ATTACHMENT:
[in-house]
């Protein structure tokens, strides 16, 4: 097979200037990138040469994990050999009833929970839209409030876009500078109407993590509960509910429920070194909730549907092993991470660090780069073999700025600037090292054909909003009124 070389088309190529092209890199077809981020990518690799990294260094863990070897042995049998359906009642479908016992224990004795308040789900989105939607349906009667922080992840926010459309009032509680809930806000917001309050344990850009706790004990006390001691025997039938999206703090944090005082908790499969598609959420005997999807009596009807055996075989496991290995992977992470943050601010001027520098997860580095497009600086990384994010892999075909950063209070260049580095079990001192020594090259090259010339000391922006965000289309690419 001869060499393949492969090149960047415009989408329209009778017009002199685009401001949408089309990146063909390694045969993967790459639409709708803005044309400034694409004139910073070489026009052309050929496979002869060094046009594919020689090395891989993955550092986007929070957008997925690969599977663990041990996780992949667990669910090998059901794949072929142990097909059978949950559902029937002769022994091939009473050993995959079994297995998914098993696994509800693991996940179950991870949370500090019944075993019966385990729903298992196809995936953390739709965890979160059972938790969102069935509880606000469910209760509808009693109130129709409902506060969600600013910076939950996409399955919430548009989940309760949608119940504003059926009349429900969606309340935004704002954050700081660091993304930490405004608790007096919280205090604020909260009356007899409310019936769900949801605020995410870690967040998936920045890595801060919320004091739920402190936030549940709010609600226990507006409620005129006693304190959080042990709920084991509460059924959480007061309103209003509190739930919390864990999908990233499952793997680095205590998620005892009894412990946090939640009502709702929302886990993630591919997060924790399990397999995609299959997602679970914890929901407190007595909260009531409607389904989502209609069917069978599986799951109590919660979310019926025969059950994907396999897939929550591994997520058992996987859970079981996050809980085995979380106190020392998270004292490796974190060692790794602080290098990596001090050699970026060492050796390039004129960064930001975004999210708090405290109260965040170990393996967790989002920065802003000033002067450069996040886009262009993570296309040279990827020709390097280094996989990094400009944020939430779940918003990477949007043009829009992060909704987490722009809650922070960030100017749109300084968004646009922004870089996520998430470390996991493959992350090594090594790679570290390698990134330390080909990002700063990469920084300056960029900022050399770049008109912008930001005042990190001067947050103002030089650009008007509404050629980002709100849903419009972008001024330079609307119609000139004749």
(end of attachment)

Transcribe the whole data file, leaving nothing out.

[in-house]
């Protein structure tokens, strides 16, 4: 097979200037990138040469994990050999009833929970839209409030876009500078109407993590509960509910429920070194909730549907092993991470660090780069073999700025600037090292054909909003009124 070389088309190529092209890199077809981020990518690799990294260094863990070897042995049998359906009642479908016992224990004795308040789900989105939607349906009667922080992840926010459309009032509680809930806000917001309050344990850009706790004990006390001691025997039938999206703090944090005082908790499969598609959420005997999807009596009807055996075989496991290995992977992470943050601010001027520098997860580095497009600086990384994010892999075909950063209070260049580095079990001192020594090259090259010339000391922006965000289309690419 001869060499393949492969090149960047415009989408329209009778017009002199685009401001949408089309990146063909390694045969993967790459639409709708803005044309400034694409004139910073070489026009052309050929496979002869060094046009594919020689090395891989993955550092986007929070957008997925690969599977663990041990996780992949667990669910090998059901794949072929142990097909059978949950559902029937002769022994091939009473050993995959079994297995998914098993696994509800693991996940179950991870949370500090019944075993019966385990729903298992196809995936953390739709965890979160059972938790969102069935509880606000469910209760509808009693109130129709409902506060969600600013910076939950996409399955919430548009989940309760949608119940504003059926009349429900969606309340935004704002954050700081660091993304930490405004608790007096919280205090604020909260009356007899409310019936769900949801605020995410870690967040998936920045890595801060919320004091739920402190936030549940709010609600226990507006409620005129006693304190959080042990709920084991509460059924959480007061309103209003509190739930919390864990999908990233499952793997680095205590998620005892009894412990946090939640009502709702929302886990993630591919997060924790399990397999995609299959997602679970914890929901407190007595909260009531409607389904989502209609069917069978599986799951109590919660979310019926025969059950994907396999897939929550591994997520058992996987859970079981996050809980085995979380106190020392998270004292490796974190060692790794602080290098990596001090050699970026060492050796390039004129960064930001975004999210708090405290109260965040170990393996967790989002920065802003000033002067450069996040886009262009993570296309040279990827020709390097280094996989990094400009944020939430779940918003990477949007043009829009992060909704987490722009809650922070960030100017749109300084968004646009922004870089996520998430470390996991493959992350090594090594790679570290390698990134330390080909990002700063990469920084300056960029900022050399770049008109912008930001005042990190001067947050103002030089650009008007509404050629980002709100849903419009972008001024330079609307119609000139004749």